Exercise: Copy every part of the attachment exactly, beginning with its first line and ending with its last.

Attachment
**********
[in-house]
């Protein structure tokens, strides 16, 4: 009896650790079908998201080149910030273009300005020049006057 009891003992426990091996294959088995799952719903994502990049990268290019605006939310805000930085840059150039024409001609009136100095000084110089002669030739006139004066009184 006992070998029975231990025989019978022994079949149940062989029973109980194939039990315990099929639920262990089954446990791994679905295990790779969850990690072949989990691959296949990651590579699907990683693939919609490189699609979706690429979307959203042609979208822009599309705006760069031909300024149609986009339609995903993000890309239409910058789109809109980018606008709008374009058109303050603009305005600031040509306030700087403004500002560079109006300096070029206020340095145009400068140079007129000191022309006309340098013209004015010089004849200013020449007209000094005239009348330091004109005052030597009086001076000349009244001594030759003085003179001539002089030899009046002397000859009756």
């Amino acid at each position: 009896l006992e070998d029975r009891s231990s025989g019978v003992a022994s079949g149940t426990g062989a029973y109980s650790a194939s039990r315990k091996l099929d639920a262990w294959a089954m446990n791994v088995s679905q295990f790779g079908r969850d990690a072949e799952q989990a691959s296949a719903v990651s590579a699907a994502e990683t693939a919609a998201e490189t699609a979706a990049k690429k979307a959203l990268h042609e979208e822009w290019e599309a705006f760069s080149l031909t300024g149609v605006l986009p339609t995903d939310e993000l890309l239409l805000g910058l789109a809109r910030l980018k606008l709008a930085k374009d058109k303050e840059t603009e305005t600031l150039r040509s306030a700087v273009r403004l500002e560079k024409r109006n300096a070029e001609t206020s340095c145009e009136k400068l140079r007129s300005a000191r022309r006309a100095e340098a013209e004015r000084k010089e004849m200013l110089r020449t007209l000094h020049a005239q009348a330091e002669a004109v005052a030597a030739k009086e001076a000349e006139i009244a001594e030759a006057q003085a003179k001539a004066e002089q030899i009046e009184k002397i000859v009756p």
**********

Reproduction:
[in-house]
């Protein structure tokens, strides 16, 4: 009896650790079908998201080149910030273009300005020049006057 009891003992426990091996294959088995799952719903994502990049990268290019605006939310805000930085840059150039024409001609009136100095000084110089002669030739006139004066009184 006992070998029975231990025989019978022994079949149940062989029973109980194939039990315990099929639920262990089954446990791994679905295990790779969850990690072949989990691959296949990651590579699907990683693939919609490189699609979706690429979307959203042609979208822009599309705006760069031909300024149609986009339609995903993000890309239409910058789109809109980018606008709008374009058109303050603009305005600031040509306030700087403004500002560079109006300096070029206020340095145009400068140079007129000191022309006309340098013209004015010089004849200013020449007209000094005239009348330091004109005052030597009086001076000349009244001594030759003085003179001539002089030899009046002397000859009756």
């Amino acid at each position: 009896l006992e070998d029975r009891s231990s025989g019978v003992a022994s079949g149940t426990g062989a029973y109980s650790a194939s039990r315990k091996l099929d639920a262990w294959a089954m446990n791994v088995s679905q295990f790779g079908r969850d990690a072949e799952q989990a691959s296949a719903v990651s590579a699907a994502e990683t693939a919609a998201e490189t699609a979706a990049k690429k979307a959203l990268h042609e979208e822009w290019e599309a705006f760069s080149l031909t300024g149609v605006l986009p339609t995903d939310e993000l890309l239409l805000g910058l789109a809109r910030l980018k606008l709008a930085k374009d058109k303050e840059t603009e305005t600031l150039r040509s306030a700087v273009r403004l500002e560079k024409r109006n300096a070029e001609t206020s340095c145009e009136k400068l140079r007129s300005a000191r022309r006309a100095e340098a013209e004015r000084k010089e004849m200013l110089r020449t007209l000094h020049a005239q009348a330091e002669a004109v005052a030597a030739k009086e001076a000349e006139i009244a001594e030759a006057q003085a003179k001539a004066e002089q030899i009046e009184k002397i000859v009756p």